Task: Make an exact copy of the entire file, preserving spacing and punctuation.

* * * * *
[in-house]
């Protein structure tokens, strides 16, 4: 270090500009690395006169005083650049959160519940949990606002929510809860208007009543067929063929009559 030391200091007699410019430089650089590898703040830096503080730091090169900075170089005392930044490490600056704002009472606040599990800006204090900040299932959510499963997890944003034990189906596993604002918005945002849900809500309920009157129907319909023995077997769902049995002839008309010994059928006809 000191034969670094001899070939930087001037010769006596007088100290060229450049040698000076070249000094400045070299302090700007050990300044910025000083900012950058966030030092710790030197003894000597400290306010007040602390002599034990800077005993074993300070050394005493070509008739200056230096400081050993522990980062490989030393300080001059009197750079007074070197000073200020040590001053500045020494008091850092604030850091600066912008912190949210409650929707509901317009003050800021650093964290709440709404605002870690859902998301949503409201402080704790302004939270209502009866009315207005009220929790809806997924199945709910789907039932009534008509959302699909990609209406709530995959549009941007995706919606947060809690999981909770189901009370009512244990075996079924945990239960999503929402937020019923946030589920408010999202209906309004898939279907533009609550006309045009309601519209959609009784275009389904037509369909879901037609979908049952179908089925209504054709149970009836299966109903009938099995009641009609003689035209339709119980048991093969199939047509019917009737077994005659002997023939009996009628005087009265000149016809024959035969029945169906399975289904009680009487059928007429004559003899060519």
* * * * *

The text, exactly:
[in-house]
């Protein structure tokens, strides 16, 4: 270090500009690395006169005083650049959160519940949990606002929510809860208007009543067929063929009559 030391200091007699410019430089650089590898703040830096503080730091090169900075170089005392930044490490600056704002009472606040599990800006204090900040299932959510499963997890944003034990189906596993604002918005945002849900809500309920009157129907319909023995077997769902049995002839008309010994059928006809 000191034969670094001899070939930087001037010769006596007088100290060229450049040698000076070249000094400045070299302090700007050990300044910025000083900012950058966030030092710790030197003894000597400290306010007040602390002599034990800077005993074993300070050394005493070509008739200056230096400081050993522990980062490989030393300080001059009197750079007074070197000073200020040590001053500045020494008091850092604030850091600066912008912190949210409650929707509901317009003050800021650093964290709440709404605002870690859902998301949503409201402080704790302004939270209502009866009315207005009220929790809806997924199945709910789907039932009534008509959302699909990609209406709530995959549009941007995706919606947060809690999981909770189901009370009512244990075996079924945990239960999503929402937020019923946030589920408010999202209906309004898939279907533009609550006309045009309601519209959609009784275009389904037509369909879901037609979908049952179908089925209504054709149970009836299966109903009938099995009641009609003689035209339709119980048991093969199939047509019917009737077994005659002997023939009996009628005087009265000149016809024959035969029945169906399975289904009680009487059928007429004559003899060519």